Mold of the Earth

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Mold of the Earth  (1884) 
by Bolesław Prus, translated by Christopher Kasparek

I happened one time to be in Puławy with a certain botanist. We were seating ourselves by the Temple of the Sibyl on a bench next to a boulder grown over with mosses or molds which my learned companion had been studying for some years.

I asked what he found of interest in the irregular splotches of beige, grey, green, yellow or red.

He looked at me doubtfully but, persuaded that he had before him an uninitiate, he proceeded to explain:

"These splotches that you see are not inanimate dirt but — collections of living beings. Invisible to the naked eye, they are born, carry out movements imperceptible to us, enter into matrimonial bonds, produce offspring, and finally die.

"More remarkably, they form as it were societies which you see here in the form of the variously colored splotches — they cultivate the ground beneath them for the next generations — they proliferate, colonize empty places, even fight one another.

"This grey splotch, large as the palm of a man's hand, two years ago was no larger than a penny. This tiny grey spot, a year ago, did not exist and comes from the great splotch that occupies the summit of the boulder.

"These two again, the yellow and the red, are fighting. At one time the yellow was the larger, but slowly it has been displaced by its neighbor. And look at the green one — how its grizzled neighbor is making inroads into it — how many grey streaks, spots, clumps you can see against the green background..."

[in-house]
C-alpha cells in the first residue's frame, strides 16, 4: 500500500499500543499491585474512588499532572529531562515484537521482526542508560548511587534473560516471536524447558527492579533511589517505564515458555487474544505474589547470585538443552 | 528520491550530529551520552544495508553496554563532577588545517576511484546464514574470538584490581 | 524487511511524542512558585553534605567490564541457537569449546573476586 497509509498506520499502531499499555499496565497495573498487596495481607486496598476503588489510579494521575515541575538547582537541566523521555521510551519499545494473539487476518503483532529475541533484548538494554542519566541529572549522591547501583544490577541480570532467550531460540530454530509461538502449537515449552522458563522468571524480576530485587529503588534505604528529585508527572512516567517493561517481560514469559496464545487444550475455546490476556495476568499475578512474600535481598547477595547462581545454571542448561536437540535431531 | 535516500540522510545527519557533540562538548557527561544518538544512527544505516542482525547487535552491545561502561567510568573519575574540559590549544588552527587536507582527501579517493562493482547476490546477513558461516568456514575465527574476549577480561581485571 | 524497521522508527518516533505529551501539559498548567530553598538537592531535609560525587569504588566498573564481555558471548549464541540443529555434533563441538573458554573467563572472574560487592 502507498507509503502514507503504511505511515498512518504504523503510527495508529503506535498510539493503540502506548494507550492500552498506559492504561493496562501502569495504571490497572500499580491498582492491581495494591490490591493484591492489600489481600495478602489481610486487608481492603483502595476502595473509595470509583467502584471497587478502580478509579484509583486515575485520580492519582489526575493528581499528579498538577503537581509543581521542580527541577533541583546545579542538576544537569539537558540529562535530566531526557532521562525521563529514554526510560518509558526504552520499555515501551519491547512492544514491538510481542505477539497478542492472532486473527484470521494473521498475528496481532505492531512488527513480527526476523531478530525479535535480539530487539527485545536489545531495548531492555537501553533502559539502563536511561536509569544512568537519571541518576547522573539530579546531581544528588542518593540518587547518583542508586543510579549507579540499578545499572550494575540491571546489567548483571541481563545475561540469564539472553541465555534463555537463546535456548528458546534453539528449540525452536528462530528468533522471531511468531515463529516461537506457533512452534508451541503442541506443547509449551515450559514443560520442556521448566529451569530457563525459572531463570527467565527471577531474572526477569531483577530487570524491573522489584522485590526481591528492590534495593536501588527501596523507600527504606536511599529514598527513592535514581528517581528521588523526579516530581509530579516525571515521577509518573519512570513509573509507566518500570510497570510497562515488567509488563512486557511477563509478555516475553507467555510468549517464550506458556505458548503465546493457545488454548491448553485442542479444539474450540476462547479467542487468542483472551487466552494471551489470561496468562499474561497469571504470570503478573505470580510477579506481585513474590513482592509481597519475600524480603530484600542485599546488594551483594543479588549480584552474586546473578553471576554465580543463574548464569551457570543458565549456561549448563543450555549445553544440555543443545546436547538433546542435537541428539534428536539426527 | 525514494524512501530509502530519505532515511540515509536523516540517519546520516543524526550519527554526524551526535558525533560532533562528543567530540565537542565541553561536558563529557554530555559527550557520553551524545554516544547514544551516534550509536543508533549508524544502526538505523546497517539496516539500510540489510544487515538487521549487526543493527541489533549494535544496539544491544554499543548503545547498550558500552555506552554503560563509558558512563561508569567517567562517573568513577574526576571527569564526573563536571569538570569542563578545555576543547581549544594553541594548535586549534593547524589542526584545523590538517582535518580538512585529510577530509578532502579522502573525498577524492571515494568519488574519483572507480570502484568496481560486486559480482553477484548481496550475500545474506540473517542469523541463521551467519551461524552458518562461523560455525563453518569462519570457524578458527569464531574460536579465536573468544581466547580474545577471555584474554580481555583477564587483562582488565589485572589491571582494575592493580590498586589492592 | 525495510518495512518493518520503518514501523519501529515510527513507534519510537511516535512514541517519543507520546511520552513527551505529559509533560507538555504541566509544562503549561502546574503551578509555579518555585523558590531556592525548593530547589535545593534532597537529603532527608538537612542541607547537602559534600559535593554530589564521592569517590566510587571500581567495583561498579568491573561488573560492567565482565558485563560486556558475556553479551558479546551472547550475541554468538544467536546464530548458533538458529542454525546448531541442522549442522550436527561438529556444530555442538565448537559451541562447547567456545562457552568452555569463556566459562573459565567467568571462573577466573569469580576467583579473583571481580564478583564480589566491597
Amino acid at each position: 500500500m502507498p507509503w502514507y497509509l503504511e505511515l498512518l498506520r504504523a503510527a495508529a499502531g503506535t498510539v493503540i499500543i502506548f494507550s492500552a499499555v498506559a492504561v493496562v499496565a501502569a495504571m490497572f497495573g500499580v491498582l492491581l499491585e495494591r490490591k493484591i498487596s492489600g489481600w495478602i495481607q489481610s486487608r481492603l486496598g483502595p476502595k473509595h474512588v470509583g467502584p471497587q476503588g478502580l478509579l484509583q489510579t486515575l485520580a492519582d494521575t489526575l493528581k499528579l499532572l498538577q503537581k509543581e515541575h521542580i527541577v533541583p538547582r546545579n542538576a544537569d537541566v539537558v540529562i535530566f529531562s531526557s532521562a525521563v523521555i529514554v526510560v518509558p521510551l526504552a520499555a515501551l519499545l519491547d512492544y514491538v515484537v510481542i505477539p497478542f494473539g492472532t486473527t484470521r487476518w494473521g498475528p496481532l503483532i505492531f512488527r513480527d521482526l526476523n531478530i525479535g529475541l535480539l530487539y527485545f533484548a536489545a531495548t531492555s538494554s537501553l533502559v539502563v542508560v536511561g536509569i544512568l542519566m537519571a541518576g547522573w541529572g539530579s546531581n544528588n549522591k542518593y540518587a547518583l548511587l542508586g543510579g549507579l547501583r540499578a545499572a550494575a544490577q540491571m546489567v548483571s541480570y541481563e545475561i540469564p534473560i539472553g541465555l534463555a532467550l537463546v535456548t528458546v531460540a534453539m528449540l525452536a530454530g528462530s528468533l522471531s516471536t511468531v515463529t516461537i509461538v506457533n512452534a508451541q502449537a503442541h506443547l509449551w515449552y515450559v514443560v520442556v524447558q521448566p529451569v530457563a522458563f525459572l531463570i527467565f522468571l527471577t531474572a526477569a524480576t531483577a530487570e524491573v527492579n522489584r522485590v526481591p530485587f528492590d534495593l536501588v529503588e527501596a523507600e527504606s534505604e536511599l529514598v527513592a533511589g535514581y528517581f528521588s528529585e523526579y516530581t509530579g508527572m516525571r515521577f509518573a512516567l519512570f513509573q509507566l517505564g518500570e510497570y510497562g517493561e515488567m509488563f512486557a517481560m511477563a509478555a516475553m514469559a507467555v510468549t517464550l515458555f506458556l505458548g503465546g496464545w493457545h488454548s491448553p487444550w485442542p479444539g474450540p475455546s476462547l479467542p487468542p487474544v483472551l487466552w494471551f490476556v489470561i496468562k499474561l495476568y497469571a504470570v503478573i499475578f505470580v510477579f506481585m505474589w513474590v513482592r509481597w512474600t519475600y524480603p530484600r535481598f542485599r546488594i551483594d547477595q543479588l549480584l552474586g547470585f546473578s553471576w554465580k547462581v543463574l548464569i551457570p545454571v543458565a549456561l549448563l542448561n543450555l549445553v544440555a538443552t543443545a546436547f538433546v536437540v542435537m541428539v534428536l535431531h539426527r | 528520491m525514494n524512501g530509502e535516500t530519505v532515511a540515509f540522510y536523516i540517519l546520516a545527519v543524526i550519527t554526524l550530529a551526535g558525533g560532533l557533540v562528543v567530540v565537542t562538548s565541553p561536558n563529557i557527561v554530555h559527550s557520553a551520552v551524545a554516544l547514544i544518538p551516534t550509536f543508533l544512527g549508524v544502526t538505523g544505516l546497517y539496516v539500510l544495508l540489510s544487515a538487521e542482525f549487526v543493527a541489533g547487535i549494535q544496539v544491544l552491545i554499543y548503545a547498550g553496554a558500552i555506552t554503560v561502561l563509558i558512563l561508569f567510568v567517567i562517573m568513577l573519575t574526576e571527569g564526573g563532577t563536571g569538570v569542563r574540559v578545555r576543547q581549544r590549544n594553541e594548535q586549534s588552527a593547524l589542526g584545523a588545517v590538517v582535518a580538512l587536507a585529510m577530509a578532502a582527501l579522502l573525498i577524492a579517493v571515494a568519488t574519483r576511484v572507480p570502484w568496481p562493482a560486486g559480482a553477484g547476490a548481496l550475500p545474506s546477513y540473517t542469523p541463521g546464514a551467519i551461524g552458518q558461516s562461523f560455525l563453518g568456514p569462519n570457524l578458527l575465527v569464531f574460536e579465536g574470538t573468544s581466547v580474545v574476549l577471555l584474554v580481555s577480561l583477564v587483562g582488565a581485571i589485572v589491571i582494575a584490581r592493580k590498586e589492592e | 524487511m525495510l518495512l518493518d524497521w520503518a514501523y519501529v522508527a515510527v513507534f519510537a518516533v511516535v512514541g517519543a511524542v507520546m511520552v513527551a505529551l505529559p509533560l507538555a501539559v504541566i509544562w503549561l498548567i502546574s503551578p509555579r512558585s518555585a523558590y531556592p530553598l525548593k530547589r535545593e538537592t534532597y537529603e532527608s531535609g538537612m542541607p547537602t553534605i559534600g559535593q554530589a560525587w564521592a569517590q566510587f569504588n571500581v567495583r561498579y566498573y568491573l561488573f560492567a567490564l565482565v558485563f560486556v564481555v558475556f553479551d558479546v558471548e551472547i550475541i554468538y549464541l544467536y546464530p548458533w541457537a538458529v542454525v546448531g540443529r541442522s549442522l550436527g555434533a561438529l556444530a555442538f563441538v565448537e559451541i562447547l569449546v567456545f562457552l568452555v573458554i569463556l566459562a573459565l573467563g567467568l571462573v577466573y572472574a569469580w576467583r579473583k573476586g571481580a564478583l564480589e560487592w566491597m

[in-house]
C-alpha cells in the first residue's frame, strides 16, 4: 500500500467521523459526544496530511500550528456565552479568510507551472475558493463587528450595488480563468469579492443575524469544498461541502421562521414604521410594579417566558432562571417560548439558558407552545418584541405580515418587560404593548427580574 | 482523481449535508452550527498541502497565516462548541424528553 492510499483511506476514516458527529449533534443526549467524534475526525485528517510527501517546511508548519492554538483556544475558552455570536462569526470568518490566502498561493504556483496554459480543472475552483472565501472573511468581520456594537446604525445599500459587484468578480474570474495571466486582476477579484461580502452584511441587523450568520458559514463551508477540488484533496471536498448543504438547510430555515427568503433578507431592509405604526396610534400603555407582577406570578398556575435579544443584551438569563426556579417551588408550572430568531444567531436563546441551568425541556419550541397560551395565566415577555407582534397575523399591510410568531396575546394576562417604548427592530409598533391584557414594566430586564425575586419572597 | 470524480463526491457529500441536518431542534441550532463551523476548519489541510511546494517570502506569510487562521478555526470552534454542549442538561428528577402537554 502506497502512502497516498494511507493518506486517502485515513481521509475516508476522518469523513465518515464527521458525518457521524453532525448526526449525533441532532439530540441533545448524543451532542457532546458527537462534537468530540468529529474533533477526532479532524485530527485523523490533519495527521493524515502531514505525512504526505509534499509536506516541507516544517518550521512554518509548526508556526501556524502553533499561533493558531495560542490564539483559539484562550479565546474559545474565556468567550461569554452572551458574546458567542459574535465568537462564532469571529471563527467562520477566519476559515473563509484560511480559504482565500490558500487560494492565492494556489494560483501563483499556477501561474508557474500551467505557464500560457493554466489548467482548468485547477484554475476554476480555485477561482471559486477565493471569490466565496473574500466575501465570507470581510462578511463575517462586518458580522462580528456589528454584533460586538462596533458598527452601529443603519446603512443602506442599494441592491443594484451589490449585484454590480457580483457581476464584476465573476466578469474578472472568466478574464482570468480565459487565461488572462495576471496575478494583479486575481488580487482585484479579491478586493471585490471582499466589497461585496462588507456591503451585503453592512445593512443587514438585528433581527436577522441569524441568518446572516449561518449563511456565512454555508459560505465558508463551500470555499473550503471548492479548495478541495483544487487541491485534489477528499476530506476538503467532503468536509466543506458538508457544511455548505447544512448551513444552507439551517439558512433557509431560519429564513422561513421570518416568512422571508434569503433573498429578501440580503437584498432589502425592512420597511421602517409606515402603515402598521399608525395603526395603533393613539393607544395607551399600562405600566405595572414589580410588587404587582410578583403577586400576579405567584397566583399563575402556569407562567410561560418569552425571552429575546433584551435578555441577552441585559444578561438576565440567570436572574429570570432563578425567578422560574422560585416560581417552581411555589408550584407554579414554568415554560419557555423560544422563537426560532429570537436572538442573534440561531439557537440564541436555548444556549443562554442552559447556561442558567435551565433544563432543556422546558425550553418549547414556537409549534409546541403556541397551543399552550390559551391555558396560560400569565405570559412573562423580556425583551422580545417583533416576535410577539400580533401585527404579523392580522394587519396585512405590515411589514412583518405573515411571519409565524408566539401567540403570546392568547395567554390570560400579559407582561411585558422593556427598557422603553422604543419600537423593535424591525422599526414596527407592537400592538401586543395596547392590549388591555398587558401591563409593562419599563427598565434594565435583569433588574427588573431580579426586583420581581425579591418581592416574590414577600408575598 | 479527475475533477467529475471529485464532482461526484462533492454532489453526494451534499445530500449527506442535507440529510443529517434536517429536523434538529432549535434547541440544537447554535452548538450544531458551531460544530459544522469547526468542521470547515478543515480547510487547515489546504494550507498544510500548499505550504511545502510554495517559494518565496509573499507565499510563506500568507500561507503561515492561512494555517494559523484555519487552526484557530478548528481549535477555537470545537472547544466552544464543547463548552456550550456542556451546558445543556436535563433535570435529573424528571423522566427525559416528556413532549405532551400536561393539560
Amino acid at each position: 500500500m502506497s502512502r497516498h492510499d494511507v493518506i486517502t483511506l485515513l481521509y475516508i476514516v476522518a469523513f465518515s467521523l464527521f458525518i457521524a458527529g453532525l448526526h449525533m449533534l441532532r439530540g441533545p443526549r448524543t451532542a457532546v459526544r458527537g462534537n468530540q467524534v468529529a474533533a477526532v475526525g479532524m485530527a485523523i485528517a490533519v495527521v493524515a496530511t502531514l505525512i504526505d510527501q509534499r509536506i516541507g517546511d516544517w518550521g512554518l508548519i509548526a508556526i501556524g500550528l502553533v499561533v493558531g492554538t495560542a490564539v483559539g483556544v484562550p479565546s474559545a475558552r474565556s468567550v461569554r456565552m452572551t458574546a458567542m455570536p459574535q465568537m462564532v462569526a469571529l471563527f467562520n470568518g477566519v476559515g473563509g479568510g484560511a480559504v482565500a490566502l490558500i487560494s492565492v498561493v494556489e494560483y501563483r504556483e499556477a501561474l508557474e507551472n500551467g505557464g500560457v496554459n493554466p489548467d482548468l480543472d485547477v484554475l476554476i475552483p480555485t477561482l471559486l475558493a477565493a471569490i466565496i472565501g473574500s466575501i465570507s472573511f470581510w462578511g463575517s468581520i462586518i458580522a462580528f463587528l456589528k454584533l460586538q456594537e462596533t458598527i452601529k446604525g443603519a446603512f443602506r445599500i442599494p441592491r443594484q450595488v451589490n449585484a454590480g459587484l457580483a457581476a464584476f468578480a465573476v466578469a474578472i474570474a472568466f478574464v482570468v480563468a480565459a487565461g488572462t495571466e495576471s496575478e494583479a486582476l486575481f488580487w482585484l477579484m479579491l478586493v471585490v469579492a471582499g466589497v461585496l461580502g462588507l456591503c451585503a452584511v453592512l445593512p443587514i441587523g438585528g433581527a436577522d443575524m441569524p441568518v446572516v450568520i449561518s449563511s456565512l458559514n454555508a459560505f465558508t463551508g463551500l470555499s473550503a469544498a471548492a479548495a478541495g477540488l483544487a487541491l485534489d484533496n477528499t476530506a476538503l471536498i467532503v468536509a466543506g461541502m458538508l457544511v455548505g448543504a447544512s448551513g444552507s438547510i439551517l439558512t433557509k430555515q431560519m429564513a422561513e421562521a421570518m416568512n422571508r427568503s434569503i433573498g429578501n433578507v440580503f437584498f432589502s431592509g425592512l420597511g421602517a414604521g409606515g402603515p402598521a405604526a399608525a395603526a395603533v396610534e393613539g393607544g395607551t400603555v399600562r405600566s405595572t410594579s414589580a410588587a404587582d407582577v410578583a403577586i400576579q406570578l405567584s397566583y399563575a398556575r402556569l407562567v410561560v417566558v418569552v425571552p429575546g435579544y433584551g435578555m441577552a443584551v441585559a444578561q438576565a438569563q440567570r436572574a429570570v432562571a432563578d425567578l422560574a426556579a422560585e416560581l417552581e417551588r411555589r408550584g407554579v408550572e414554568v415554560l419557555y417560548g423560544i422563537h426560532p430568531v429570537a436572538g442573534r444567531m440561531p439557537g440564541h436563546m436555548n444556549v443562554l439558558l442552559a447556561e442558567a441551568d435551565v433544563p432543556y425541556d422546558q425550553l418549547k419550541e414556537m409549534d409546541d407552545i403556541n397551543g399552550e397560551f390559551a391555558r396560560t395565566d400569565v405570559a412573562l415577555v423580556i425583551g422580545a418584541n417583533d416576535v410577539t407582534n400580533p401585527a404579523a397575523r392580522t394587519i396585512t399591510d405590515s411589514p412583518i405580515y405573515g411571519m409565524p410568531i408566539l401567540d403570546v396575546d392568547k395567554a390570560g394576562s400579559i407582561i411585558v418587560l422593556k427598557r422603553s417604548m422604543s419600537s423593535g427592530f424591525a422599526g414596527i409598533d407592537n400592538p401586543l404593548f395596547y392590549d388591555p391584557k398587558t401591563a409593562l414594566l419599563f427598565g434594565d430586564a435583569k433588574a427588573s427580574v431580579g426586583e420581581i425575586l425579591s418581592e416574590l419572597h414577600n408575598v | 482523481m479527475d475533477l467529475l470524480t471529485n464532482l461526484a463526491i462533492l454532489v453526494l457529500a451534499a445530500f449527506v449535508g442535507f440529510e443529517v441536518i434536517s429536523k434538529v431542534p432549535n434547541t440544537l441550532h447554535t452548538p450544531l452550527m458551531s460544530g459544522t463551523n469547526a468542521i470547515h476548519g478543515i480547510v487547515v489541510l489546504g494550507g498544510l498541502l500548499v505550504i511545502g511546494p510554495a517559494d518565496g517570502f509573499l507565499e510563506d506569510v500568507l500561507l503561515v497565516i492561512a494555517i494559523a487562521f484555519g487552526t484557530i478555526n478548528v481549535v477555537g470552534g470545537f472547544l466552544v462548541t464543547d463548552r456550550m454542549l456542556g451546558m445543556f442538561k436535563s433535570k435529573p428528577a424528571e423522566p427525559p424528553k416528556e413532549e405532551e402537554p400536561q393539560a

"A bit as among people," I said.

"Well, no," replied the botanist. "These societies lack language, art, learning, consciousness, feeling — in a word, they lack souls and hearts, which we humans possess. Here everything happens blindly, mechanically, without sympathy or antipathy."

A few years later I found myself at night beside that same boulder, and by the light of the moon I regarded the changes that had taken place in the shapes and sizes of the various molds.

Suddenly somebody nudged me. It was my botanist. I invited him to have a seat; but he stepped before me in such a way that he hid the moon, and he whispered something in a hollow voice.

The Temple of the Sibyl, the bench and the boulder vanished. I sensed about me a faint luminosity and an immense void. And when I turned my head, I saw something like a schoolroom globe that shone with a faint light, a globe as large as the boulder beside which we had been the moment before.

The globe slowly revolved, showing successive new areas. There was the Asian landmass with its little peninsula, Europe; there was Africa, the two Americas...

Looking intently, I made out on the inhabited lands the same kinds of splotches — beige, grey, green, yellow and red — as on the boulder. They comprised myriads of infinitesimal points, ostensibly motionless but actually moving very lazily: an individual point moved at most by a two-minute arc in an hour, and that not in a straight line but as it were oscillating about its own center of motion.

The points converged, separated, vanished, came to the surface of the globe: but all these things merited no particular attention. What was of consequence was the movements of entire splotches, which diminished or grew, appeared in new places, infiltrated or displaced one another.

Meanwhile the globe kept making its rounds and seemed to execute hundreds of thousands of revolutions.

"Is that supposed to be the history of mankind?" I asked the botanist, who stood beside me.

He nodded in confirmation.

"All right — but where are the arts and knowledge?..."

He smiled sadly.

"Where is consciousness, love, hate, yearning?..."

"Ha! ha! ha!..." he laughed softly.

"In short — where are the human souls and hearts?..."

"Ha! ha! ha!..."

I was offended by his demeanor.

"Who are you?..." I asked.

Just then I found myself back in the garden, beside the boulder, whose shapeless splotches swam in the moonlight.

My companion had vanished, but now I knew him by his mockery and melancholy.

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